Plum Island’s Mysterious Past Yields an Uncertain Futureby
Strip off Long Island has been home to U.S. germ research
White House hopeful Donald Trump once eyed site as golf haven
Plum Island, a strip of land in Long Island Sound coveted by developers, is known for hosting secretive Cold War-era work on the U.S. biological-weapons program and livestock research that some conspiracy theorists link to the spread of Lyme disease.
The latter claim was so persistent the Department of Homeland Security still refutes it on its website.
These days, the 840-acre (340 hectare) site is embroiled in a different kind of speculation: whether the federal government must sell the island to the highest bidder and have it pass into private hands, or whether it can be kept for public use as a wildlife sanctuary or park.
Among those who’ve expressed interest in the past is Donald Trump, the real estate developer and presumptive 2016 Republican nominee for the White House. He told Newsday of his interest during a 2013 interview, saying, “It would be a really beautiful, world-class golf course.”
Others, including members of Congress, worry about destruction of what they call an ecological and environmental treasure. And on Friday, the Congressional Budget Office issued a report providing a cost estimate on lawmakers’ proposals for the General Accountability Office to study options for Plum Island.
This is happening as the Department of Homeland Security prepares to shutter its National Bio and Agro-Defense Facility on the island and move the laboratory to Manhattan, Kansas. Selling Plum Island to a developer or other buyer could raise as much as $33 million, according to federal government estimates.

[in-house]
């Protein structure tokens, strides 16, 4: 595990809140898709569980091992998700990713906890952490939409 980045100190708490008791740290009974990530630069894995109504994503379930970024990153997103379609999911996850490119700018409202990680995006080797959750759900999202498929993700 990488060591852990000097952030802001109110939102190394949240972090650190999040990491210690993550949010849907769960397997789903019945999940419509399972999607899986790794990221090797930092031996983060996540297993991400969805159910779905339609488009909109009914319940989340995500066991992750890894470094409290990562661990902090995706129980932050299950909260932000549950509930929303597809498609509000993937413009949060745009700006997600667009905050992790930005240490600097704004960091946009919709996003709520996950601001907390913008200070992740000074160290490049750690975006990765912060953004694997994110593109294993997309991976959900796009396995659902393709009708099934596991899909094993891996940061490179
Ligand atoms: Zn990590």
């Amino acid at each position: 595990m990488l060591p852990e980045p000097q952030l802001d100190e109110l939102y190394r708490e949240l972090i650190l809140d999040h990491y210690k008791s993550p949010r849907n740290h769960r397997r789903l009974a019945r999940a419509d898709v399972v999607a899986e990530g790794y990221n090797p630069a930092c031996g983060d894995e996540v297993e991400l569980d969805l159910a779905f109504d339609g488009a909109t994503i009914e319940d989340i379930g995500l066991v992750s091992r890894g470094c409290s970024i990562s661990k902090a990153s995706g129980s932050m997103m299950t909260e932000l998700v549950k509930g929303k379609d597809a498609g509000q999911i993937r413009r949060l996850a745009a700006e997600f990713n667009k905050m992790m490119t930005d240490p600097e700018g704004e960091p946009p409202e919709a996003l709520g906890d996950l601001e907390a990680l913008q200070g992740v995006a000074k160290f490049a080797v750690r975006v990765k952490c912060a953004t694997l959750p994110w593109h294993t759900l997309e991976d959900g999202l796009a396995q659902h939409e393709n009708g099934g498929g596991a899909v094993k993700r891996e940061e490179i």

The CBO said a study could be done for under $500,000 on other options, which might include turning the island into a national park. The assessment was made in response to a House bill, H.R. 1887, sponsored by Representative Lee Zeldin, a New York Republican, which the House passed by voice vote Monday.
Zeldin’s measure would repeal provisions of a 2008 law that require the island to be sold, and allow the land to be obtained by a federal agency such as the National Park Service or U.S. Fish and Wildlife Service. The legislation has 24 House co-sponsors.
“This legislation is well on its way to final passage in the House and hopefully
swift passage in the Senate as well,” Zeldin said in a statement on Saturday. “My legislation to preserve Plum Island is sound environmental policy, economic policy, and quite simply the right thing to do overall.”
Senator Richard Blumenthal, Democrat of Connecticut, has a similar bill, S. 1675, which would repeal the requirement to sell the island. In 2015 he helped insert language in a budget bill requiring an inter-agency study of the best alternatives for Plum Island. That report is due in June.
“Plum Island is a scenic and biological treasure located right in the middle of Long Island Sound,” Blumenthal and six other Connecticut lawmakers said in a statement on April 29. “The island is home to a rich assortment of endangered species, and should be preserved as a natural sanctuary -- not sold off to the highest bidder.”